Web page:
Two major contributions to the Tilghman fund
The Department is pleased to announce two contributions to the Tilghman Fund. The Tilghman fund was established in honor of Ben Tilghman, in 2016 by Patrick McFadden, an alumnus and student of Ben Tilghman’s, and Patrick’s wife, Elaine Frangedakis. The fund supports research by faculty and undergraduates, especially in aesthetics and Wittgensteinian philosophy of language, the fields in which Ben worked. We have just recently received a $10,000 gift from Patrick and Elaine, continuing their decades long support of Philosophy at Kansas State. Ben and his wife Marilyn have, since Ben’s retirement, also generously supported the department and it students. Continuing that tradition, Ben’s family has made a $10,000 gift to the Tilghman fund. Beyond the scholarships, talks and conference presentations underwritten by the Tilghman fund, we were able in 2019 to host an aesthetics conference—Aesthetics on the Prairie—in Ben’s honor. These two contributions will go a long way toward underwriting another such, providing our students a greater exposure to philosophers working at the forefront of those philosophic traditions closest to Ben’s heart. And they will underwrite our continued efforts to keep our financially struggling students enrolled to completion of their philosophy degrees. We are immensely grateful to Partick, Elaine and the Tilghman family for support and good wishes. Thank you one and all!
Ben Tilghman, In Memorium
The Department of Philosophy is deeply saddened to report the passing of Professor Emeritus and former Head, Ben Tilghman.
Benjamin Ross Tilghman was born in St. Louis, Mo. in 1927. He received his BA degree from Washington University in 1950 and his MA degree in 1954. His Ph.D. is from the University of Washington. He taught at Reed College, Western State College of Colorado, the University of Wyoming, and from 1967 to his retirement in 1994 at Kansas State University. He was department head there from 1967 to 1980, establishing and building the Department’s strong research reputation.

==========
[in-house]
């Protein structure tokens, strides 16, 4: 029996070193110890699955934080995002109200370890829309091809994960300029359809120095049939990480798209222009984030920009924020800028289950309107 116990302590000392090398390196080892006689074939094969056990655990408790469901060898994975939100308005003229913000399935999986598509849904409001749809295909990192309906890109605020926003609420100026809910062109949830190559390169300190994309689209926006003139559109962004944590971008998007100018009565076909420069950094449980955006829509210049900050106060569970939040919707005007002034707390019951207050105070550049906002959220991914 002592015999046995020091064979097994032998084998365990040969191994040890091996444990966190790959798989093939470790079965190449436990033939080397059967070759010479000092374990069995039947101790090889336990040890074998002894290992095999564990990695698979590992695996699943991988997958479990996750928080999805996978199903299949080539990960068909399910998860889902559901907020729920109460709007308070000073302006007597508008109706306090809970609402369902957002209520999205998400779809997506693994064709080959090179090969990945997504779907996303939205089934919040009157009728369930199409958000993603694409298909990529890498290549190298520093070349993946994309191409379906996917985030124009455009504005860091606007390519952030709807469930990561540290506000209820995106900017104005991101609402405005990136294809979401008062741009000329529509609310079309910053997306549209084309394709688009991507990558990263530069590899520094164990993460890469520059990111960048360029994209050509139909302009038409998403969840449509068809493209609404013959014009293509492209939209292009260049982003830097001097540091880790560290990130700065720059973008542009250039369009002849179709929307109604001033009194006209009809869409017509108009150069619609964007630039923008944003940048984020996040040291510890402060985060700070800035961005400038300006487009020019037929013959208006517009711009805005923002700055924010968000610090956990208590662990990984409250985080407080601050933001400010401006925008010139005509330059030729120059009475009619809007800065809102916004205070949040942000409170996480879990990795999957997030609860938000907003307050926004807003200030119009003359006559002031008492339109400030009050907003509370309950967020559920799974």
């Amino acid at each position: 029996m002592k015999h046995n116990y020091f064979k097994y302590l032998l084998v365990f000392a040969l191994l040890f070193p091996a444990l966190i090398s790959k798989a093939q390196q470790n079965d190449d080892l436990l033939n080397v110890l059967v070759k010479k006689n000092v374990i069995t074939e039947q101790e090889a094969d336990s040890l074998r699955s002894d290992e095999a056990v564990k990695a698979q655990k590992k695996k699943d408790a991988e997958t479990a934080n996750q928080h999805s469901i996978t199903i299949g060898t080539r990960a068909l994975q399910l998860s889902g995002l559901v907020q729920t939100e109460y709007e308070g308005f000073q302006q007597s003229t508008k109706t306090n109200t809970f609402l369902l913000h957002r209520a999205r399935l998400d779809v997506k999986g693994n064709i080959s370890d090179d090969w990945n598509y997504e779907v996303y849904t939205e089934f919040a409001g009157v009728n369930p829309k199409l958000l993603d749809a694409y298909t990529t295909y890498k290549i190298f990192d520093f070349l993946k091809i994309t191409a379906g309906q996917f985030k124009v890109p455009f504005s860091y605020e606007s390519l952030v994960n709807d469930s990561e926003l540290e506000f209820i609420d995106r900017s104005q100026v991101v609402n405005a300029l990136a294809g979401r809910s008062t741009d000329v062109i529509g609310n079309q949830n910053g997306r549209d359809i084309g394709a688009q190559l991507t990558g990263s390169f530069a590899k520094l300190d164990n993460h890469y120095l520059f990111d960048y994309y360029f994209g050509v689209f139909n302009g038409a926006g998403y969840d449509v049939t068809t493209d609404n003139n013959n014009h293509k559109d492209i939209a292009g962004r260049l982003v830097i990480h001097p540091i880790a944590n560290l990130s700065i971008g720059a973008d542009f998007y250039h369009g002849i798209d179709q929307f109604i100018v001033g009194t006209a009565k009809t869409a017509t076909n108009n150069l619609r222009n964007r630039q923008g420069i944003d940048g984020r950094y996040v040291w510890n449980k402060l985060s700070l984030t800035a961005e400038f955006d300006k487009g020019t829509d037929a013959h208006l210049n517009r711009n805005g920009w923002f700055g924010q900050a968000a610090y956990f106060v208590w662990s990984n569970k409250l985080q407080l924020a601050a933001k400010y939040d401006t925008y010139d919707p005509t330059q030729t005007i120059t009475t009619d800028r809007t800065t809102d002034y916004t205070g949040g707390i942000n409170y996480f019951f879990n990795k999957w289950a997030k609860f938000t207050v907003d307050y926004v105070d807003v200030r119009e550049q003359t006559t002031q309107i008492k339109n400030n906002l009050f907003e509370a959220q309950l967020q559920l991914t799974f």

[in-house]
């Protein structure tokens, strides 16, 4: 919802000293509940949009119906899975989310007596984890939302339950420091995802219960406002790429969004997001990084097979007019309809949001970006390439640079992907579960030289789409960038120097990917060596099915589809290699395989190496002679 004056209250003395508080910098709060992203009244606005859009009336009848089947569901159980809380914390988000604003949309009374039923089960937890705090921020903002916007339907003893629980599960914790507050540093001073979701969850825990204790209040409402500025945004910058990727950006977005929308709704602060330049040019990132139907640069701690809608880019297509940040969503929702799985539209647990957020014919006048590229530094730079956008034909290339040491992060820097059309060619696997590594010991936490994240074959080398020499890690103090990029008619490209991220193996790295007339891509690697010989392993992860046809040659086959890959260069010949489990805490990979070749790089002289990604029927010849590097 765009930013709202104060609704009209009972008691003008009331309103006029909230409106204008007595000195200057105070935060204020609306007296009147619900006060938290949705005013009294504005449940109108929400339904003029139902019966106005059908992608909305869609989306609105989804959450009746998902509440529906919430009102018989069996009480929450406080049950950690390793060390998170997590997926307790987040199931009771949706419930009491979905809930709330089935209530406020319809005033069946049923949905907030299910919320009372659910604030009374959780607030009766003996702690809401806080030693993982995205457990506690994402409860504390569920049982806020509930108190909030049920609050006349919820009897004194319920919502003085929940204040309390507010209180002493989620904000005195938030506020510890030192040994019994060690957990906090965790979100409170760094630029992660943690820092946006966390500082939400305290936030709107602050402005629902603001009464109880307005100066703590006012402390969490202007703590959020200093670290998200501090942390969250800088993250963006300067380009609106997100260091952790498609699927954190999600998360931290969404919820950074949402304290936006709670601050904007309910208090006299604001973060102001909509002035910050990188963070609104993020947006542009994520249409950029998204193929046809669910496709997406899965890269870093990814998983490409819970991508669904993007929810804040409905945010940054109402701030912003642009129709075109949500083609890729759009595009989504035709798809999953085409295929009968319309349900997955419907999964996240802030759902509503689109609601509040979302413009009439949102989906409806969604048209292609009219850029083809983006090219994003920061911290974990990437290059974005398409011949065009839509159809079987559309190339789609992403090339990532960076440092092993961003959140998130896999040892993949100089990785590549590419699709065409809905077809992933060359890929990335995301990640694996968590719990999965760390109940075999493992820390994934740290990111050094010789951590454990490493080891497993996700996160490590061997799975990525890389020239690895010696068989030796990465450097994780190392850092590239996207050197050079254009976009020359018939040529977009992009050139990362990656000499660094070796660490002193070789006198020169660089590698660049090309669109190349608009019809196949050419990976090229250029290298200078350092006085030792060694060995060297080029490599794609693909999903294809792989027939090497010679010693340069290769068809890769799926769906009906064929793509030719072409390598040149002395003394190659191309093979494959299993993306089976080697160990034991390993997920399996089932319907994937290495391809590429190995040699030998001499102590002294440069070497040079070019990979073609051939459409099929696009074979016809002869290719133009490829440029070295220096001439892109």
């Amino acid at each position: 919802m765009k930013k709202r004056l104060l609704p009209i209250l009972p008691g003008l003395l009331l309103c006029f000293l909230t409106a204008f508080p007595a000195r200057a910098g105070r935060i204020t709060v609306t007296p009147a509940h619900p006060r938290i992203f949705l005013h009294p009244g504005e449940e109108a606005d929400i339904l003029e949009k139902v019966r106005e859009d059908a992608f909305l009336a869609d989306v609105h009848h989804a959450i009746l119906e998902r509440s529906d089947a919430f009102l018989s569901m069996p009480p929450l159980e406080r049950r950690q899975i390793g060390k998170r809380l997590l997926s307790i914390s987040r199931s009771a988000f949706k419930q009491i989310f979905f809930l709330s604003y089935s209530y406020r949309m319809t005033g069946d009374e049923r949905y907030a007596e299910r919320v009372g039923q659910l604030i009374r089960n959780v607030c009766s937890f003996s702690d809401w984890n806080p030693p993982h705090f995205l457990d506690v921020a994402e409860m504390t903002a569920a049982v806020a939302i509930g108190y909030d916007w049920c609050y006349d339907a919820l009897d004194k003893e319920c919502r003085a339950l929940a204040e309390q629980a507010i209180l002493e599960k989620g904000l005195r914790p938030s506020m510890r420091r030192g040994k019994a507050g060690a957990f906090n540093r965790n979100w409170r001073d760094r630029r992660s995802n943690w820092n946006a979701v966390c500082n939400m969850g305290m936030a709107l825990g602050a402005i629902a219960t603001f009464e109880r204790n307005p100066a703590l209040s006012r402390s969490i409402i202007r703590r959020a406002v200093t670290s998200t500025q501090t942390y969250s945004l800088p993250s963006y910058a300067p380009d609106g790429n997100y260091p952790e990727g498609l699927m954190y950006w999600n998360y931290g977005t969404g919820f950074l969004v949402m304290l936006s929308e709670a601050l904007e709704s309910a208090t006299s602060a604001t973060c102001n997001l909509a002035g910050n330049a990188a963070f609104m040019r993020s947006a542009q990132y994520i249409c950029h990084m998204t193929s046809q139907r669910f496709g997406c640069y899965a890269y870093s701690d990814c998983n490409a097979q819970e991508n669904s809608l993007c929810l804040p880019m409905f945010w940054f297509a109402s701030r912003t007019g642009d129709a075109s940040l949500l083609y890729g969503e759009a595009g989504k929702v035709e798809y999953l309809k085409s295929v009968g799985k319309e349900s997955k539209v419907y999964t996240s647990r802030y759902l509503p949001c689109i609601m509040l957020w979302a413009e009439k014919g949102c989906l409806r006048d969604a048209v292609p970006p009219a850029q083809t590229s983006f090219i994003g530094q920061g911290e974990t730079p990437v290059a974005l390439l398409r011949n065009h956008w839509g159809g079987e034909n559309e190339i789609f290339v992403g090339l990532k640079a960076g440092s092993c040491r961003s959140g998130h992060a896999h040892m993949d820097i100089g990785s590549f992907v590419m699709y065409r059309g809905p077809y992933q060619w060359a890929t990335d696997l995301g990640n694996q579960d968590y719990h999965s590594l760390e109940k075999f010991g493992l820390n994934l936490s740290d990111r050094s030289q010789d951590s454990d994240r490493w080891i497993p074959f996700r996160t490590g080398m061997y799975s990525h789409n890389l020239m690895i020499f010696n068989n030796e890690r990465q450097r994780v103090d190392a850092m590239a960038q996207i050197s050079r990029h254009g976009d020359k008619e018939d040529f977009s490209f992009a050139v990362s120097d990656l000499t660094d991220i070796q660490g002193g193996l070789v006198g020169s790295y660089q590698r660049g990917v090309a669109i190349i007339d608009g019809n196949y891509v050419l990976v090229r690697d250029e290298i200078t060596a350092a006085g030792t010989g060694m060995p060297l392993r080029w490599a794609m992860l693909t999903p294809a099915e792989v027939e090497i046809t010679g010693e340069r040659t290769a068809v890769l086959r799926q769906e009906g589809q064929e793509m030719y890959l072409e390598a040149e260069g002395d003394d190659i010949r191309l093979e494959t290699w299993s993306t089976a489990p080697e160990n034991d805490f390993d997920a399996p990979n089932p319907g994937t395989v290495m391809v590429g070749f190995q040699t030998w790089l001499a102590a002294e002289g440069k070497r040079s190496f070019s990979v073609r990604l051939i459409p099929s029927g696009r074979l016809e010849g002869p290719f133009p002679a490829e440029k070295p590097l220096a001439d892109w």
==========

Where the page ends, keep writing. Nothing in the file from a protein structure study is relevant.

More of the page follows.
Ben is survived by his wife of 70 years, Marilyn, a son, Ross, a daughter, Carla, and three grandchildren.
Ben’s interest in the philosophy department and its students at Kansas State University was everlasting. He often contributed to a fund for scholarships for students, called the “Tilghman Excellence Fund,” set up in Ben’s name by several former students. And significantly, he was instrumental in helping faculty establish, explore, and excel in their philosophical interests.
While at the University of Washington he was introduced to the philosophy of Ludwig Wittgenstein whose conception of philosophy continued to be the primary influence on this work. His interests were largely in aesthetics and the philosophy of art although he has “dabbled” (his word) in philosophy of religion, humorous philosophical short stories, and translations of works in French literature. Those who knew Ben will miss his keen intellect, curiosity, and wit.
His major publications include But is it Art? (1984), Wittgenstein, Ethics and Aesthetics (1991), An Introduction to the Philosophy of Religion (1993), The Expression of Emotion in the Visual Arts (2012), and Reflections on Aesthetic Judgment (2017). He was also author of numerous essays exploring Wittgenstein’s conception of philosophy and its indirect influence in aesthetics.
Mahoney Offers Seminars at Al-Farabi Kazakh National University
Professor Jon Mahoney gave seminars on toleration and religious freedom to students and faculty in December 2022 at Al-Farabi Kazakh National University. While there Jon met Ph.D. students who he will assist as a foreign faculty mentor. Jon also discussed teaching and research practices in the humanities with faculty and administrators.
CARNAP strikes again!
Graham Leach-Krouse's CARNAP framework for logic and formal language training is in the news again, having just been named one of the best 21 open-source Haskell projects by Serokell. You can read about their review here: https://serokell.io/blog/best-haskell-open-source-projects.
During the Fall and Spring semesters, we meet (almost) every Thursday at 3:30pm, in the picnic area in front of Dickens, or in Dickens 201 for Rationali-tea. Drink tea, eat cookies, and chat with faculty, staff, and students from the philosophy department. All are welcome!
For the most recent department newsletter, Philosophy Dept Newsletter June 2022.